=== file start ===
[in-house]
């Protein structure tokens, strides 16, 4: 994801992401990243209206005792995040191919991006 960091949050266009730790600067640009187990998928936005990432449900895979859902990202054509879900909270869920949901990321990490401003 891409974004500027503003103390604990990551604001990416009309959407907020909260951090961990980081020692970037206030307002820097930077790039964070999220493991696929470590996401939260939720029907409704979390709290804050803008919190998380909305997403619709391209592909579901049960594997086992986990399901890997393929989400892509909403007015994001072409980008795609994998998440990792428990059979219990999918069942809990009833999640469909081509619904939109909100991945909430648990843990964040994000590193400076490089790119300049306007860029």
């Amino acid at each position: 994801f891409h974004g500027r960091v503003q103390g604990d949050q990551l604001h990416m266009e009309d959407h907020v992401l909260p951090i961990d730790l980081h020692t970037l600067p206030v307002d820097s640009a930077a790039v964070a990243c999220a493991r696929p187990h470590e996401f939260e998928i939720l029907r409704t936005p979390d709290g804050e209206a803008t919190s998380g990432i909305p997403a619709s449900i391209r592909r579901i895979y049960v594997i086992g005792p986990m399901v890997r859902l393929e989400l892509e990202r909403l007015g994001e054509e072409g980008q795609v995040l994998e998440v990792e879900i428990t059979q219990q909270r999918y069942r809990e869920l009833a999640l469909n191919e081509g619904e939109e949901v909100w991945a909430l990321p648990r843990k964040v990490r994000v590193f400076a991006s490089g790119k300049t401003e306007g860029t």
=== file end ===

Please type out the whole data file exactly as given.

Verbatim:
[in-house]
């Protein structure tokens, strides 16, 4: 994801992401990243209206005792995040191919991006 960091949050266009730790600067640009187990998928936005990432449900895979859902990202054509879900909270869920949901990321990490401003 891409974004500027503003103390604990990551604001990416009309959407907020909260951090961990980081020692970037206030307002820097930077790039964070999220493991696929470590996401939260939720029907409704979390709290804050803008919190998380909305997403619709391209592909579901049960594997086992986990399901890997393929989400892509909403007015994001072409980008795609994998998440990792428990059979219990999918069942809990009833999640469909081509619904939109909100991945909430648990843990964040994000590193400076490089790119300049306007860029």
């Amino acid at each position: 994801f891409h974004g500027r960091v503003q103390g604990d949050q990551l604001h990416m266009e009309d959407h907020v992401l909260p951090i961990d730790l980081h020692t970037l600067p206030v307002d820097s640009a930077a790039v964070a990243c999220a493991r696929p187990h470590e996401f939260e998928i939720l029907r409704t936005p979390d709290g804050e209206a803008t919190s998380g990432i909305p997403a619709s449900i391209r592909r579901i895979y049960v594997i086992g005792p986990m399901v890997r859902l393929e989400l892509e990202r909403l007015g994001e054509e072409g980008q795609v995040l994998e998440v990792e879900i428990t059979q219990q909270r999918y069942r809990e869920l009833a999640l469909n191919e081509g619904e939109e949901v909100w991945a909430l990321p648990r843990k964040v990490r994000v590193f400076a991006s490089g790119k300049t401003e306007g860029t």